An 84-year-old West Kelowna woman is feeling the sting of losing $1,500 earlier this week to a scam well-known for targeting seniors.
On Tuesday, the woman received a phone call from a private number. A man claiming to be her grandson said he had been arrested for impaired driving and needed bail money so he could be released from jail.
He asked her to wire the money via Western Union to his lawyer Marcotte Gaetan so that he could take care of the arrangements. When the woman sent the money, the man even called back to say thank you.
Unfortunately, Marcotte Gaetan is a fictitious name and the man claiming to be her grandson was simply a fraud artist scamming her out of her money.
“Seniors are typically targeted by this scam, dubbed the grandparent scam, in order to prey on their benevolence,” said Kris Clark, RCMP spokesman, in a release issued Friday afternoon.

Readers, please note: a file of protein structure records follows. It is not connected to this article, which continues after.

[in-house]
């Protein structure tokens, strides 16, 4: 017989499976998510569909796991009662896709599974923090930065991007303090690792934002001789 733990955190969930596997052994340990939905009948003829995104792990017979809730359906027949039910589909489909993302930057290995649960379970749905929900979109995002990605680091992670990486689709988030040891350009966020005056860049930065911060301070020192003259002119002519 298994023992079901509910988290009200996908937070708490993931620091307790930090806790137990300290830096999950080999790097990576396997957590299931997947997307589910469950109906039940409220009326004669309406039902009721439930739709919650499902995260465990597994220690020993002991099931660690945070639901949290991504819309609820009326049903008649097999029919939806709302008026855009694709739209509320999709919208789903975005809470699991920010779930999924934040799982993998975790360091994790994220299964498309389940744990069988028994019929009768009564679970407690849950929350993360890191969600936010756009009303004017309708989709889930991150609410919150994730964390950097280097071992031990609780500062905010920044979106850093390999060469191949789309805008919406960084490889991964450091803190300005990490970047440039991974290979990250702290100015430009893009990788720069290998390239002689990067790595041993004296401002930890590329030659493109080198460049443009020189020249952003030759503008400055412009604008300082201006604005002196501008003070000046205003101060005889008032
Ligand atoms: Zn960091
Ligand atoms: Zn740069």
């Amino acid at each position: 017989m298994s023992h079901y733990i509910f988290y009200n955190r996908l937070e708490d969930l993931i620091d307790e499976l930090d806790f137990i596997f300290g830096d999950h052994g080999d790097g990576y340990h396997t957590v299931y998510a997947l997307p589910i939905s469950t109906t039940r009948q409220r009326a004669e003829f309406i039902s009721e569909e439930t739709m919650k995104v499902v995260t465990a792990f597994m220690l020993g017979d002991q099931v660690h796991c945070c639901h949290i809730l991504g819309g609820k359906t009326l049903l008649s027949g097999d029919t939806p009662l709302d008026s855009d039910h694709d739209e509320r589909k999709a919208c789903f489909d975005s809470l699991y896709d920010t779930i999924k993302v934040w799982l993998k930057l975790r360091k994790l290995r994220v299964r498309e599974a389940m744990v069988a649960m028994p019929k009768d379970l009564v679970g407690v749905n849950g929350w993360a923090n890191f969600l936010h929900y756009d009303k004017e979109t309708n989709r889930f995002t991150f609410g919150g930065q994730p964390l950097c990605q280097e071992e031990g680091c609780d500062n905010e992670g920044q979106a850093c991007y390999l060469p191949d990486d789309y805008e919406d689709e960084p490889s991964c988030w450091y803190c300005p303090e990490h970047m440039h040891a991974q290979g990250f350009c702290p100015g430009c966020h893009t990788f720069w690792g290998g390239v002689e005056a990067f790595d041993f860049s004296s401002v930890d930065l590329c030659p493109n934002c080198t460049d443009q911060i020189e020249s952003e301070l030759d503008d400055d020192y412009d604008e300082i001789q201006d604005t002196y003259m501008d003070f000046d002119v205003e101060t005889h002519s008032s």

Police are asking that the public ask a few simple questions to identify possible cons such as this one. They ask individuals to question:
S-Safety. If you give in to one of these facades, would you be worse off for having done it?
C-Credibility. Does the person who is trying to convince you have any credibility that can be verified?
A-Aggressiveness. Is the scammer using an aggressive tactic, or language, that requires an immediate or imperative response?
M-Motivation. Is their motive to deprive you of money or assets (banking information), with a promise of greater reward?
Police suggest that if it is a phone call, one should hang up before becoming a victim or, If a letter, throw it away. In person, one should kindly tell the person one is not interested and turn the person away.
For more information on frauds or to report, please go to www.antifraudcentre.ca